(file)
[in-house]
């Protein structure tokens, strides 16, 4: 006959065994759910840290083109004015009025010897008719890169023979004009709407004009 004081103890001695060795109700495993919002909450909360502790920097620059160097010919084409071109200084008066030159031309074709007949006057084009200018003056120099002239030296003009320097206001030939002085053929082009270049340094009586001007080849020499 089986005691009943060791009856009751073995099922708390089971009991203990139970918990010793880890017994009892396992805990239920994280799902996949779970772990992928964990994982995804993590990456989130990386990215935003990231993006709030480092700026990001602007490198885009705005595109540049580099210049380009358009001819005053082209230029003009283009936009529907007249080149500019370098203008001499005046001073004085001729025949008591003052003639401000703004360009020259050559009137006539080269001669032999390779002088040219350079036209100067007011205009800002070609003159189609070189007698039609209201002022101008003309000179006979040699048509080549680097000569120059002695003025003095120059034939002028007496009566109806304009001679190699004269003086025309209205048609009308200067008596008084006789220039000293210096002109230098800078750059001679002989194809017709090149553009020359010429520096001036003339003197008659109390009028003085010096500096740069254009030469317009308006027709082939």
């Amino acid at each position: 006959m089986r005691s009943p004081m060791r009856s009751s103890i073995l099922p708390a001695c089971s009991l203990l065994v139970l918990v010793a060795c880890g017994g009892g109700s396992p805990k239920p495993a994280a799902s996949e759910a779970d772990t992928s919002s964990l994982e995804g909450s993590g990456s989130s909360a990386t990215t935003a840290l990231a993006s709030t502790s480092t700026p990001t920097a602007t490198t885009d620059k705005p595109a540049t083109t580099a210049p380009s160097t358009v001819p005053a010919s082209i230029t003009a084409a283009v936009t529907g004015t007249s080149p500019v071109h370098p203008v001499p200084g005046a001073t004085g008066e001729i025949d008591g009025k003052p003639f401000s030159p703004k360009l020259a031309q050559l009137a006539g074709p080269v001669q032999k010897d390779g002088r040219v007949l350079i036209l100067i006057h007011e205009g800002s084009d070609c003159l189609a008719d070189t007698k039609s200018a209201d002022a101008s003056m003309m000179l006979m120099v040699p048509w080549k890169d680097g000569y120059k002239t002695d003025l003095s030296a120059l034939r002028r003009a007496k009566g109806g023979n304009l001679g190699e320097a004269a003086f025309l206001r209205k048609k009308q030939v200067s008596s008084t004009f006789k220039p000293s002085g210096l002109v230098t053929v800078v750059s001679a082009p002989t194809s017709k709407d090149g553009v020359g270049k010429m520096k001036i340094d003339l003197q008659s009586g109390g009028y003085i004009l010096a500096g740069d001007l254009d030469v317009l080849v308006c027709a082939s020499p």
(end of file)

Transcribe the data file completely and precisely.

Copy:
[in-house]
């Protein structure tokens, strides 16, 4: 006959065994759910840290083109004015009025010897008719890169023979004009709407004009 004081103890001695060795109700495993919002909450909360502790920097620059160097010919084409071109200084008066030159031309074709007949006057084009200018003056120099002239030296003009320097206001030939002085053929082009270049340094009586001007080849020499 089986005691009943060791009856009751073995099922708390089971009991203990139970918990010793880890017994009892396992805990239920994280799902996949779970772990992928964990994982995804993590990456989130990386990215935003990231993006709030480092700026990001602007490198885009705005595109540049580099210049380009358009001819005053082209230029003009283009936009529907007249080149500019370098203008001499005046001073004085001729025949008591003052003639401000703004360009020259050559009137006539080269001669032999390779002088040219350079036209100067007011205009800002070609003159189609070189007698039609209201002022101008003309000179006979040699048509080549680097000569120059002695003025003095120059034939002028007496009566109806304009001679190699004269003086025309209205048609009308200067008596008084006789220039000293210096002109230098800078750059001679002989194809017709090149553009020359010429520096001036003339003197008659109390009028003085010096500096740069254009030469317009308006027709082939």
């Amino acid at each position: 006959m089986r005691s009943p004081m060791r009856s009751s103890i073995l099922p708390a001695c089971s009991l203990l065994v139970l918990v010793a060795c880890g017994g009892g109700s396992p805990k239920p495993a994280a799902s996949e759910a779970d772990t992928s919002s964990l994982e995804g909450s993590g990456s989130s909360a990386t990215t935003a840290l990231a993006s709030t502790s480092t700026p990001t920097a602007t490198t885009d620059k705005p595109a540049t083109t580099a210049p380009s160097t358009v001819p005053a010919s082209i230029t003009a084409a283009v936009t529907g004015t007249s080149p500019v071109h370098p203008v001499p200084g005046a001073t004085g008066e001729i025949d008591g009025k003052p003639f401000s030159p703004k360009l020259a031309q050559l009137a006539g074709p080269v001669q032999k010897d390779g002088r040219v007949l350079i036209l100067i006057h007011e205009g800002s084009d070609c003159l189609a008719d070189t007698k039609s200018a209201d002022a101008s003056m003309m000179l006979m120099v040699p048509w080549k890169d680097g000569y120059k002239t002695d003025l003095s030296a120059l034939r002028r003009a007496k009566g109806g023979n304009l001679g190699e320097a004269a003086f025309l206001r209205k048609k009308q030939v200067s008596s008084t004009f006789k220039p000293s002085g210096l002109v230098t053929v800078v750059s001679a082009p002989t194809s017709k709407d090149g553009v020359g270049k010429m520096k001036i340094d003339l003197q008659s009586g109390g009028y003085i004009l010096a500096g740069d001007l254009d030469v317009l080849v308006c027709a082939s020499p």